Alec Wilkinson’s New Yorker article “A Voice From The Past” [subscription required] is a really fascinating and thought-provoking examination of the role of technology in the creation, preservation and restoration of ephemeral objects.
He tells us about the work of Milman Parry and Albert Lord who, “formed the Parry-Lord hypothesis, which proposed that epic poems such as the Iliad and the Odyssey were made up of formulas that involved descriptions and characters and scenes that were assembled for an occasion by poets who were improvising, much as musicians improvise according to a songs’ chord structures and the rules of harmony.”
Wilkinson then goes on to describe listening to long-unlistenable “piano rolls” and in so doing radically revising the “we understand what 19th century music sounded like.”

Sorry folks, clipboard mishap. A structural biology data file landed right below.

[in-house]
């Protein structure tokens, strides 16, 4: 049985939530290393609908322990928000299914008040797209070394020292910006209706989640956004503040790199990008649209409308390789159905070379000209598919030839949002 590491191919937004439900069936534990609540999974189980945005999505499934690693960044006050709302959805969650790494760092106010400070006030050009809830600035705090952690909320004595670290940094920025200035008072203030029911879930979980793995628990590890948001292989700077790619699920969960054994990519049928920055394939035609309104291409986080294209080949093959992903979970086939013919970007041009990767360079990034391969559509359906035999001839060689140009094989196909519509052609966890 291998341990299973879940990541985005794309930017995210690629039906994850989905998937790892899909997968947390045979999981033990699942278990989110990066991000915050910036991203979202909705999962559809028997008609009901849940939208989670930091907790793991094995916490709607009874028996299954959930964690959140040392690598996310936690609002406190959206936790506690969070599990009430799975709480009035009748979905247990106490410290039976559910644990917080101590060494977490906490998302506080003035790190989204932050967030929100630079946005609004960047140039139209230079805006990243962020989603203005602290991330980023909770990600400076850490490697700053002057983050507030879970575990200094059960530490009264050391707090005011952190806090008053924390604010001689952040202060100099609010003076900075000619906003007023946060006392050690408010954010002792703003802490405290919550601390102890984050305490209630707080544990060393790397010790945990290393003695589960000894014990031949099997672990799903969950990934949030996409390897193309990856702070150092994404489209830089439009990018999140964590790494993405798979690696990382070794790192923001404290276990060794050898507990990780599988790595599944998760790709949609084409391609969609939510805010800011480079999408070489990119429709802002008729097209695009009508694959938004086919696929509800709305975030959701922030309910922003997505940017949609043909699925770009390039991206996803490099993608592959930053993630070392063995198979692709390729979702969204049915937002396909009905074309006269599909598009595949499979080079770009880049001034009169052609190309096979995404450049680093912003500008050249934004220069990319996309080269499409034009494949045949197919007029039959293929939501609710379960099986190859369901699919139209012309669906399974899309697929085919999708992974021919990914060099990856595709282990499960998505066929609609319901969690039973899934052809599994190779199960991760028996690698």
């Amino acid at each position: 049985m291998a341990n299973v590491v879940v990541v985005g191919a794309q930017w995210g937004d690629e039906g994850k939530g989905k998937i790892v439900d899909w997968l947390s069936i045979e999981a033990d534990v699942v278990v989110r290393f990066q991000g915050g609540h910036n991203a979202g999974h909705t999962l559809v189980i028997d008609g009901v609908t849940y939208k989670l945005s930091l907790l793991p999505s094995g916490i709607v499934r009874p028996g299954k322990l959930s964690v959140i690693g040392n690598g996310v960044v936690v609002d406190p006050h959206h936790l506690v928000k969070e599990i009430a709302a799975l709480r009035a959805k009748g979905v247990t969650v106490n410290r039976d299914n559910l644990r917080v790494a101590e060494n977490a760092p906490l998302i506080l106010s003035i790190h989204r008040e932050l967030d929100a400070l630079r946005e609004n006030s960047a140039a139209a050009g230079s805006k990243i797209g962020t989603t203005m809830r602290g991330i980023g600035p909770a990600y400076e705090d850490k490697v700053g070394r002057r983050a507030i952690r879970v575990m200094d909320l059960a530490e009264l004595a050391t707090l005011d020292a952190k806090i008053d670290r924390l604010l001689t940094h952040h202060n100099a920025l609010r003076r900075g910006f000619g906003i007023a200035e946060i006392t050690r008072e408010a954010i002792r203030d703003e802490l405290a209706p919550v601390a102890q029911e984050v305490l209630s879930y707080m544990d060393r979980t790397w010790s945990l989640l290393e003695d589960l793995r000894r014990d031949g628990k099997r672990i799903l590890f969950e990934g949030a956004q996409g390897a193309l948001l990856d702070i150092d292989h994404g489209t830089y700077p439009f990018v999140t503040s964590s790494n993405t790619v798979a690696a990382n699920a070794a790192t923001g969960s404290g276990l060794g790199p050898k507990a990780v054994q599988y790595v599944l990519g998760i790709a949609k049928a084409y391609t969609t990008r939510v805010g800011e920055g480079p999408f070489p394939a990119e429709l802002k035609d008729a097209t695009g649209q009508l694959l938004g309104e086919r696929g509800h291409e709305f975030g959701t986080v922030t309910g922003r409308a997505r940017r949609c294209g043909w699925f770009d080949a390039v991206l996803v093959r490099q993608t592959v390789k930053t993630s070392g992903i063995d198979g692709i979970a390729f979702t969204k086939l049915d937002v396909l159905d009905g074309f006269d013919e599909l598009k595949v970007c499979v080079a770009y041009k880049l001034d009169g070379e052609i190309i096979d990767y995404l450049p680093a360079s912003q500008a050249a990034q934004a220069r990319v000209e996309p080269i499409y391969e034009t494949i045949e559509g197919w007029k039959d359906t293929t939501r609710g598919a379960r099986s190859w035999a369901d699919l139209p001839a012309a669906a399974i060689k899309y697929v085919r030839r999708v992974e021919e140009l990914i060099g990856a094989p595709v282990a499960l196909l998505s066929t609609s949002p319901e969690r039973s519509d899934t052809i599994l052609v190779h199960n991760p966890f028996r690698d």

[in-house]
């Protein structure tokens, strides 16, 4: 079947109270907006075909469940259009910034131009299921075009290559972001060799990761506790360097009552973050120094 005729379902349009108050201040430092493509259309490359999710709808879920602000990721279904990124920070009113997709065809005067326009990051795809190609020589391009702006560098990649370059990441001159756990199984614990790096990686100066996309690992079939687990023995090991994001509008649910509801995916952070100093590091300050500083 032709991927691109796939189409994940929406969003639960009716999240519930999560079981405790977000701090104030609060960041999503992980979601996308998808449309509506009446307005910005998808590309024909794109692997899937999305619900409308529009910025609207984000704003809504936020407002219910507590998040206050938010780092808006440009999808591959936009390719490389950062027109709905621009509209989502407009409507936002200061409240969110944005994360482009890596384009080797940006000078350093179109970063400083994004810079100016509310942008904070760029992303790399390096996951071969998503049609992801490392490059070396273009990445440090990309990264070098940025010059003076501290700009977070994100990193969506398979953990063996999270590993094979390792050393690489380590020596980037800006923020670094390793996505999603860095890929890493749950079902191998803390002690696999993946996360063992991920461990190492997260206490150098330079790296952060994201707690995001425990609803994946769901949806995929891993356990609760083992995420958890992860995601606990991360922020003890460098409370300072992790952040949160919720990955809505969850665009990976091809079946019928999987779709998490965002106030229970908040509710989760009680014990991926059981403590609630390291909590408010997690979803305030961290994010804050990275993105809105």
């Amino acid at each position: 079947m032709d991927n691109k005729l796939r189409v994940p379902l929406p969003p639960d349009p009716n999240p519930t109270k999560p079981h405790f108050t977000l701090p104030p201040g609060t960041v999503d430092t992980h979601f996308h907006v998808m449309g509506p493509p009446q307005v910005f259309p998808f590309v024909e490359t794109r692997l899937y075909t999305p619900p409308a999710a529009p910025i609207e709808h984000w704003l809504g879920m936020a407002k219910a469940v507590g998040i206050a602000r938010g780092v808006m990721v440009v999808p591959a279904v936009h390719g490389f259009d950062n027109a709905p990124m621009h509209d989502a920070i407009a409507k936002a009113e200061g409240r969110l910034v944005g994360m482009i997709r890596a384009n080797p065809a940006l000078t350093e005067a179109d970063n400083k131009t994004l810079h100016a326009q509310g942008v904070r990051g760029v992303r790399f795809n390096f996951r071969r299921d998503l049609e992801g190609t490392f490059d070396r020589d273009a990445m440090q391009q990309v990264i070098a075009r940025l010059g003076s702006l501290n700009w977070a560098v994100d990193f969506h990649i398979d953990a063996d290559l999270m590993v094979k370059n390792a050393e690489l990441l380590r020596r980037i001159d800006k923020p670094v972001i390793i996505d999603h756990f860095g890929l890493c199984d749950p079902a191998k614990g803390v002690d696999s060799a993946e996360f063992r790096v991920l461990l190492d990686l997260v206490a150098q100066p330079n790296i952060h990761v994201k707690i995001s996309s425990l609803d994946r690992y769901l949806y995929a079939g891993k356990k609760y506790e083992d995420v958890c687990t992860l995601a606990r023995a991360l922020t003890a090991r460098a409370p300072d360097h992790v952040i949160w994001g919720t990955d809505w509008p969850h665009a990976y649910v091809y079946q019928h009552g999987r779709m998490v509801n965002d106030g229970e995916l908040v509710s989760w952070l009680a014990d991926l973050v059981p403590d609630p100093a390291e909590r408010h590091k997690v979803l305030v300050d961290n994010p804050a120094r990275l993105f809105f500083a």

Wilkinson quotes the physicist Carl Haber from the Lawrence Berkeley Laboratory – the central figure of the article – as saying, “Sound, for example, is a phenomenon that changes as a function of time.”
I’m intrigued to think ephemeral art as working in the mediums of space and time, and how evolving the tools we use evolves our ability to manipulate our experience of space and time, and extend the arc of the work of art through time.
One of the notions that I started developing when working with Susie Ibarra and Roberto Rodriguez on Digital Sanctuaries – a GPS-based site-based sound walk throughout Lower Manhattan – was the notion of digital public art that was persistent, iterative and always-evolving.